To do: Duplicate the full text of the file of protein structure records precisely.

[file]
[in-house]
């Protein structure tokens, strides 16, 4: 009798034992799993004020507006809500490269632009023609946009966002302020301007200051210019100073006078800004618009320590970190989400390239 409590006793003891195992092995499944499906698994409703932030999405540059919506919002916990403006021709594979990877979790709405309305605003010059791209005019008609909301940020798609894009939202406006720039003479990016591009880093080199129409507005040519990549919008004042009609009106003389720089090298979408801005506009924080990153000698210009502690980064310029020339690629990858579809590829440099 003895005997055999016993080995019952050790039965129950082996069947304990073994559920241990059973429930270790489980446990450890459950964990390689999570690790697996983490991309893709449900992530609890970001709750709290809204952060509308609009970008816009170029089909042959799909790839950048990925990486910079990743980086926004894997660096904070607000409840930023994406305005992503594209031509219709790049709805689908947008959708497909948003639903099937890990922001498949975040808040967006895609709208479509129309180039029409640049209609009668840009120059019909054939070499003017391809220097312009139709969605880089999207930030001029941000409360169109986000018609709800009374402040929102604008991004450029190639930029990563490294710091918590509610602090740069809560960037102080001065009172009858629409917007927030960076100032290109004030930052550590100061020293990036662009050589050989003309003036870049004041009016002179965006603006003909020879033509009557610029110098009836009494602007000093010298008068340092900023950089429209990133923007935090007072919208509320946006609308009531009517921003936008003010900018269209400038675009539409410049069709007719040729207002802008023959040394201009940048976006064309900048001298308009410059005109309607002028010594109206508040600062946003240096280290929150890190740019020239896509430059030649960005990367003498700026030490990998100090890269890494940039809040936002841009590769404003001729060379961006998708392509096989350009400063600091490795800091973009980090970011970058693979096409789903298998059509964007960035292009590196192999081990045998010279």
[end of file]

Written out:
[in-house]
């Protein structure tokens, strides 16, 4: 009798034992799993004020507006809500490269632009023609946009966002302020301007200051210019100073006078800004618009320590970190989400390239 409590006793003891195992092995499944499906698994409703932030999405540059919506919002916990403006021709594979990877979790709405309305605003010059791209005019008609909301940020798609894009939202406006720039003479990016591009880093080199129409507005040519990549919008004042009609009106003389720089090298979408801005506009924080990153000698210009502690980064310029020339690629990858579809590829440099 003895005997055999016993080995019952050790039965129950082996069947304990073994559920241990059973429930270790489980446990450890459950964990390689999570690790697996983490991309893709449900992530609890970001709750709290809204952060509308609009970008816009170029089909042959799909790839950048990925990486910079990743980086926004894997660096904070607000409840930023994406305005992503594209031509219709790049709805689908947008959708497909948003639903099937890990922001498949975040808040967006895609709208479509129309180039029409640049209609009668840009120059019909054939070499003017391809220097312009139709969605880089999207930030001029941000409360169109986000018609709800009374402040929102604008991004450029190639930029990563490294710091918590509610602090740069809560960037102080001065009172009858629409917007927030960076100032290109004030930052550590100061020293990036662009050589050989003309003036870049004041009016002179965006603006003909020879033509009557610029110098009836009494602007000093010298008068340092900023950089429209990133923007935090007072919208509320946006609308009531009517921003936008003010900018269209400038675009539409410049069709007719040729207002802008023959040394201009940048976006064309900048001298308009410059005109309607002028010594109206508040600062946003240096280290929150890190740019020239896509430059030649960005990367003498700026030490990998100090890269890494940039809040936002841009590769404003001729060379961006998708392509096989350009400063600091490795800091973009980090970011970058693979096409789903298998059509964007960035292009590196192999081990045998010279």